*** In modern societies, true control by the People will be more difficult to establish. For instance we may be afraid that the power of big media be paramount in establishing the political agenda and in framing the political subjects. But the media will never get absolute power. Therefore the popular rule may reform the information system, diminishing the elites clout on it and establishing a great variety of sources; even small advances will enhance the popular control, and therefore the possibility of later reform. We can hope for a virtuous circle.
    *** For that reason I have doubts about the idea of an hybrid system. I am afraid that in such a system the oligarchizing elites will obstruct any reform about agenda setting and information, and thus largely lessening true popular control in the democratic part of the system, without possibility of a virtuous circle.

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  12. Mirko,
    A paper I wrote a few years ago on the lessons that Athenian democracy has for modern democratic reform is primarily focused on the value of this layered design. Although you may dispute my assertions (based on Hansen) about the nomothetai being randomly selected, I would be curious what you think of my other points… especially the argument that all Athenian democratic institutions were in a real sense “representative” (even the Assembly), and that the notion of “direct democracy” as taught to students today, meaning ALL citizens make decisions, was and is a mythology. If you have interest and time, that paper is here:
    https://www.publicdeliberation.net/cgi/viewcontent.cgi?article=1220&context=jpd

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  13. Andre.

    > *** Were the ancient democracies basically under popular control ? at least we see that all ancient thinkers thought it was true : the democrat ones, and the anti-democrat ones, who could not stand a system dominated by the poor and uneducated classes.

    Possibly. Maybe all the details were well arranged and the system was indeed democratic. Maybe the Boule did indeed set the agenda and made sure that the citizens were well informed and that as a result they were happy with how the system worked. It would be interesting to know what the average Athenian citizen thought about their system, but of course such information does not exist.

    As for the sources that we do have. I am not sure how much the opinions expressed in those can be trusted. The aristocrats were surely unhappy that they were not in complete control. But maybe they still had disproportionate power. Maybe the system was still oligarchical but not aristocratic in the sense that the political elite did not belong to the old aristocracy.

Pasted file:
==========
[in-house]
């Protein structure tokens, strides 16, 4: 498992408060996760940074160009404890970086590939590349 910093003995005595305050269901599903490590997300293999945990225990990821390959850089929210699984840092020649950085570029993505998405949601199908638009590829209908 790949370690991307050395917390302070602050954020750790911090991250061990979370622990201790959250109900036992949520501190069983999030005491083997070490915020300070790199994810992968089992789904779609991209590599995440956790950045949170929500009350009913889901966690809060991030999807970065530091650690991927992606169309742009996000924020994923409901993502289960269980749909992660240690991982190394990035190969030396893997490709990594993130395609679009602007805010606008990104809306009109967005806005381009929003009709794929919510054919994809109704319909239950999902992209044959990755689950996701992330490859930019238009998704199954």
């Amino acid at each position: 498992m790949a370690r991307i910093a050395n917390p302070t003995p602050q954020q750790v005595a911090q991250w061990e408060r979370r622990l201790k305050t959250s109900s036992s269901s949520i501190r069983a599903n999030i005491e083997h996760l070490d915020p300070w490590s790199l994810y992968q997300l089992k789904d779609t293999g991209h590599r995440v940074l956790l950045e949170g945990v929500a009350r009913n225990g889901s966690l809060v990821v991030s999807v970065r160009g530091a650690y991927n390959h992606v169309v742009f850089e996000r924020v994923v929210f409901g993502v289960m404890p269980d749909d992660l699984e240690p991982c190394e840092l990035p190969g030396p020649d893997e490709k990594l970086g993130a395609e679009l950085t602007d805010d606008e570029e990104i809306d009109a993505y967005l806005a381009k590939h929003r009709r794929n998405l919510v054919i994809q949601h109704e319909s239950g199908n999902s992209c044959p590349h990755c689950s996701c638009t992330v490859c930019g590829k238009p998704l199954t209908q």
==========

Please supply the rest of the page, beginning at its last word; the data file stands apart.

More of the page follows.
As for the supposedly democratic sources: these were people who achieved success through the system – they therefore had an interest in presenting the system in the best light: i.e., as being democratic. Politicians who are successful in a modern electoral system also like to present the system that serves them as being democratic. Of course it is nothing of the kind.

    It is therefore hard to know to what extent the Athenian system, or other ostensibly democratic Greek systems, were really democratic. It may very well be that some were more democratic than others. In any case, assuming that a system is democratic just because of the formality of majority voting is clearly unjustified.

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  14. Yoram:> The aristocrats were surely unhappy that they were not in complete control. But maybe they still had disproportionate power. Maybe the system was still oligarchical but not aristocratic in the sense that the political elite did not belong to the old aristocracy.

    Given that Aristotle (Mirko’s principal source) was a metic (resident alien without citizen rights), why should he want to protect the power of the “old aristocracy”? My understanding is that the consensus among classical historians is that Aristotle was opposed to 4th century democracy as it was not a (socio-economically) mixed system, so why is it that you think you know better? Of course if you define democracy in terms of the unchecked power of randomly-selected bodies then no amount of historical evidence will convince you otherwise.

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  15. *** Yoram Gat thinks that maybe the 4th century Athenian system (extreme democracy according to Aristotle) included hidden elitist mechanisms that prevented true democracy, or limited it severely.
    *** OK, this is possible, as the one political scientist whose we have the works, Aristotle, was against the system, and not from a democratic point of view.
    *** For an historian, it is an interesting question, but without high possibility of an answer.